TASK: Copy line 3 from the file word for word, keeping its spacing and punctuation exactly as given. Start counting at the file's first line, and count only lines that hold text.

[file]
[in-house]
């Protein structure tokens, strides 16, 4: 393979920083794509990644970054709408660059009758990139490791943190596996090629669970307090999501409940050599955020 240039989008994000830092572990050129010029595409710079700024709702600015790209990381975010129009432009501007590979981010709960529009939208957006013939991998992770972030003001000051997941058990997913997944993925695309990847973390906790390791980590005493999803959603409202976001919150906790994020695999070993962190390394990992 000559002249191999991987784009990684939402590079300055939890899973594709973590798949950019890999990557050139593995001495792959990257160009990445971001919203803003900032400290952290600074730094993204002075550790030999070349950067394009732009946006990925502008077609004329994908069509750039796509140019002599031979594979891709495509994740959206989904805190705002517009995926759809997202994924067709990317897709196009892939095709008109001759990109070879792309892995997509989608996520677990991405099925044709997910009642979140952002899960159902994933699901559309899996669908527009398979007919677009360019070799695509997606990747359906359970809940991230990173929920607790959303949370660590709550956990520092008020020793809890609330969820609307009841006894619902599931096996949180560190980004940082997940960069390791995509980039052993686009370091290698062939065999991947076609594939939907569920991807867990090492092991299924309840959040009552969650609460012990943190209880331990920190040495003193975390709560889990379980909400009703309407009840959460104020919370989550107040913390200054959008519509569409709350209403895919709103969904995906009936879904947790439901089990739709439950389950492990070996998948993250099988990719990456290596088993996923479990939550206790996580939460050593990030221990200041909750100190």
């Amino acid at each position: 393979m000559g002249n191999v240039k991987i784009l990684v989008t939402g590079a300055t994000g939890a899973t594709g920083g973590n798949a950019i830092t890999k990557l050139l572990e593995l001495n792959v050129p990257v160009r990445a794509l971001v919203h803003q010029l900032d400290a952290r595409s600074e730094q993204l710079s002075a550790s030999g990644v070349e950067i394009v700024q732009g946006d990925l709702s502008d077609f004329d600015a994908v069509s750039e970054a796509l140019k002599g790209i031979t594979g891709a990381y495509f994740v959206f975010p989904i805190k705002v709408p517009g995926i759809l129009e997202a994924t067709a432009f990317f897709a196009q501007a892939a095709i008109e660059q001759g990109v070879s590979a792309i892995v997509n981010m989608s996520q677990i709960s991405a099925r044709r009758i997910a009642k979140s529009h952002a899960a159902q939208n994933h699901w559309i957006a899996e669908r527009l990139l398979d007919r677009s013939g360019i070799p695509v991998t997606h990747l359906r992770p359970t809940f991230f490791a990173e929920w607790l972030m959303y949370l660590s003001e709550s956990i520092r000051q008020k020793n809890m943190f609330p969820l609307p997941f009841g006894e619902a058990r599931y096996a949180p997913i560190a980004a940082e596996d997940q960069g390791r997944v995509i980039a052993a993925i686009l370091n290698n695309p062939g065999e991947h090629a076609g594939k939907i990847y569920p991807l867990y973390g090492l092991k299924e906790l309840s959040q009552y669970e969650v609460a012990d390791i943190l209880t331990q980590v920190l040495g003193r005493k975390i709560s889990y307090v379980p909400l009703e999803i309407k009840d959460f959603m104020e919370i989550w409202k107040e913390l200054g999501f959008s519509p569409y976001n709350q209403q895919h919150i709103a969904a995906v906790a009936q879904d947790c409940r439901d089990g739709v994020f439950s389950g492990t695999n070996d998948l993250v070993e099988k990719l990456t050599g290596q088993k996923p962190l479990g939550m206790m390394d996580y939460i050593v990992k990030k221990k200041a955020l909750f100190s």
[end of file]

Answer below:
């Amino acid at each position: 393979m000559g002249n191999v240039k991987i784009l990684v989008t939402g590079a300055t994000g939890a899973t594709g920083g973590n798949a950019i830092t890999k990557l050139l572990e593995l001495n792959v050129p990257v160009r990445a794509l971001v919203h803003q010029l900032d400290a952290r595409s600074e730094q993204l710079s002075a550790s030999g990644v070349e950067i394009v700024q732009g946006d990925l709702s502008d077609f004329d600015a994908v069509s750039e970054a796509l140019k002599g790209i031979t594979g891709a990381y495509f994740v959206f975010p989904i805190k705002v709408p517009g995926i759809l129009e997202a994924t067709a432009f990317f897709a196009q501007a892939a095709i008109e660059q001759g990109v070879s590979a792309i892995v997509n981010m989608s996520q677990i709960s991405a099925r044709r009758i997910a009642k979140s529009h952002a899960a159902q939208n994933h699901w559309i957006a899996e669908r527009l990139l398979d007919r677009s013939g360019i070799p695509v991998t997606h990747l359906r992770p359970t809940f991230f490791a990173e929920w607790l972030m959303y949370l660590s003001e709550s956990i520092r000051q008020k020793n809890m943190f609330p969820l609307p997941f009841g006894e619902a058990r599931y096996a949180p997913i560190a980004a940082e596996d997940q960069g390791r997944v995509i980039a052993a993925i686009l370091n290698n695309p062939g065999e991947h090629a076609g594939k939907i990847y569920p991807l867990y973390g090492l092991k299924e906790l309840s959040q009552y669970e969650v609460a012990d390791i943190l209880t331990q980590v920190l040495g003193r005493k975390i709560s889990y307090v379980p909400l009703e999803i309407k009840d959460f959603m104020e919370i989550w409202k107040e913390l200054g999501f959008s519509p569409y976001n709350q209403q895919h919150i709103a969904a995906v906790a009936q879904d947790c409940r439901d089990g739709v994020f439950s389950g492990t695999n070996d998948l993250v070993e099988k990719l990456t050599g290596q088993k996923p962190l479990g939550m206790m390394d996580y939460i050593v990992k990030k221990k200041a955020l909750f100190s």